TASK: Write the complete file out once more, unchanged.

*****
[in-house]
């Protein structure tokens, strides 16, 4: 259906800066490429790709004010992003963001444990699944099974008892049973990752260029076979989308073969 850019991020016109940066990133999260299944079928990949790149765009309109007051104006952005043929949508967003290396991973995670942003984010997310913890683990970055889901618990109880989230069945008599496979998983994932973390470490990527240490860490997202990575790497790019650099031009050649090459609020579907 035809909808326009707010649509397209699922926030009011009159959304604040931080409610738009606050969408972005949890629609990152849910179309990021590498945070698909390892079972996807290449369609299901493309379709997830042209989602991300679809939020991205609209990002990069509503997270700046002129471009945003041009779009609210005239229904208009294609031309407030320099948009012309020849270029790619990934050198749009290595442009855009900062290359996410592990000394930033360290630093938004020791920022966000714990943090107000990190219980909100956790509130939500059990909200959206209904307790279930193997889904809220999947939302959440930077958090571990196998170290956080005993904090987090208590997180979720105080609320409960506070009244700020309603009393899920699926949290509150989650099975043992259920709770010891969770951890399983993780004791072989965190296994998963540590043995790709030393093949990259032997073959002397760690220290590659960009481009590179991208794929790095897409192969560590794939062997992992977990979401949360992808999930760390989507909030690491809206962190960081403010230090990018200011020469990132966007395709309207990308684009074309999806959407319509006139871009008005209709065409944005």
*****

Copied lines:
[in-house]
């Protein structure tokens, strides 16, 4: 259906800066490429790709004010992003963001444990699944099974008892049973990752260029076979989308073969 850019991020016109940066990133999260299944079928990949790149765009309109007051104006952005043929949508967003290396991973995670942003984010997310913890683990970055889901618990109880989230069945008599496979998983994932973390470490990527240490860490997202990575790497790019650099031009050649090459609020579907 035809909808326009707010649509397209699922926030009011009159959304604040931080409610738009606050969408972005949890629609990152849910179309990021590498945070698909390892079972996807290449369609299901493309379709997830042209989602991300679809939020991205609209990002990069509503997270700046002129471009945003041009779009609210005239229904208009294609031309407030320099948009012309020849270029790619990934050198749009290595442009855009900062290359996410592990000394930033360290630093938004020791920022966000714990943090107000990190219980909100956790509130939500059990909200959206209904307790279930193997889904809220999947939302959440930077958090571990196998170290956080005993904090987090208590997180979720105080609320409960506070009244700020309603009393899920699926949290509150989650099975043992259920709770010891969770951890399983993780004791072989965190296994998963540590043995790709030393093949990259032997073959002397760690220290590659960009481009590179991208794929790095897409192969560590794939062997992992977990979401949360992808999930760390989507909030690491809206962190960081403010230090990018200011020469990132966007395709309207990308684009074309999806959407319509006139871009008005209709065409944005």